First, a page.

A long-simmering debate is heating up over the role of banks in electronic payments of welfare, food stamps, and other government benefits.
Complaining about costs, many bankers have resisted participating in the so-called electronic benefits transfer systems, which allow recipients to collect their funds through automated teller machines or point-of-sale terminals.
Seen as an End Run
Because only a few banks are testing the systems, the federal government is enlisting the support of regional ATM networks.
The government's tactic is seen by some as an end run around the banks. And that is causing additional friction among bankers who have complained that the Treasury Department's benefits-transfer proposals have consistently required the industry to bear too much of the cost burden.
"As the government takes advantage of some of the network rules that are in place, [banks'] roles will be - I don't want to say mandatory, but certainly automatic - as a result of their membership in the network," said David A. O'Connor, chief executive of Internet Inc., a Reston, Va.-based network.
Internet, which operates the ATM and point-of-sale system known to consumers as Most, is preparing to launch the first statewide benefits-transfer system for food stampls. It will connect 9,000 terminals in 3,600 locations in Maryland.
A Debut in Pennsylvania
The Maryland rollout comes more than seven years after the U.S. Department of Agriculture enlisted banks and merchants in the Reading, Pa., area for the first test of electronic food-stamp distribution. Still running under state supervision, it was to have led to similar trials in other states and perhaps, eventually, a national program.
Goverment spending cutbacks, uncertainties about technical standards, and pricing spats between bankers and retailers led to curtailment or discontinuation of several pilots.
Treasury, which has taken on the coordinating role for federal benefits transfers, has said that there is unlikely to be a legal requirement for bankers to participate in the programs.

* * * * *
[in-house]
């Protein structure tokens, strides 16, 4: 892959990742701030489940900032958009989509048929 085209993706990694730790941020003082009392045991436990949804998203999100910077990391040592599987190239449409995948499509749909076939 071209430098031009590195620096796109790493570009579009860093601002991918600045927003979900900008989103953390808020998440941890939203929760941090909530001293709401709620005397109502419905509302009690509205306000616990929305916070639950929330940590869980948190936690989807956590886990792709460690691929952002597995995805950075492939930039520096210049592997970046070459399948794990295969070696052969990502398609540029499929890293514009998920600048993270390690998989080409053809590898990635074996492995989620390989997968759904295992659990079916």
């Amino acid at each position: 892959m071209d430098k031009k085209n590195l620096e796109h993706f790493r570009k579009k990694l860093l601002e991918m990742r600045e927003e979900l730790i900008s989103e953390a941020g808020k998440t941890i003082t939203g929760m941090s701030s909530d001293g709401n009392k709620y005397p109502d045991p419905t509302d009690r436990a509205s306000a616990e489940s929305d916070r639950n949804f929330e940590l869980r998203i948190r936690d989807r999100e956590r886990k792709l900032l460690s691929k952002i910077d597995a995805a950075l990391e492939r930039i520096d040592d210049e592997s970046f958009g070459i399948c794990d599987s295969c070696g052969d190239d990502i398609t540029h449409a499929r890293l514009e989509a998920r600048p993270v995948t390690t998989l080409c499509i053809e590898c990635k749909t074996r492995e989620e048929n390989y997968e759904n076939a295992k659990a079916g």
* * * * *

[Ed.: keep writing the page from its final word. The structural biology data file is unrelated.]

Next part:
But bank-owned transaction networks are the only viable delivery points for electronic benefit payments on a large scale.
Bankers Getting Hard Sell
Government officials project vast potential benefits through efficiencies and fraud reduction by converting from a check-based system. They have tried to sell bankers on the traditional transactions - hence fees - that benefits transfer would generate for ATM and POS networks.
Bankers see limited profit opportunities in electronic benefits transfer, and only a few have pursued the business.
By initiating contracts with regional automated teller machine networks such as Internet and NYCE in the New York area, the government hopes to convert large numbers of bank ATMS into distribution points for electronic benefits.
In April, the Treasury plans to have a blueprint for large-scale implementation of benefits transfer; and by October, Treasury officials expect to be rolling out the first program under those specifications.
Less than Lucractive
"The main problem is a basic one: We're afraid the fees won't offset the cost," said George King, a senior vice president at South Carolina National Bank, Columbia, which has been acquired by Wachovia Corp.
"The government wants to leverage the ATMs we've installed, but they've got to understand that some bought them, and someone has to keep them running."
Financial institutions would not be paid directly for use of the ATMs. More likely, their fees would come from ATM networks with which the government signs contracts.
Because the agreements tend to be less than lucrative - Mr. O'Connor said he calculated one pilot to be worth less than $1 million in profit for a $32 million investment - bankers are concerned that there will be little trickling down to them.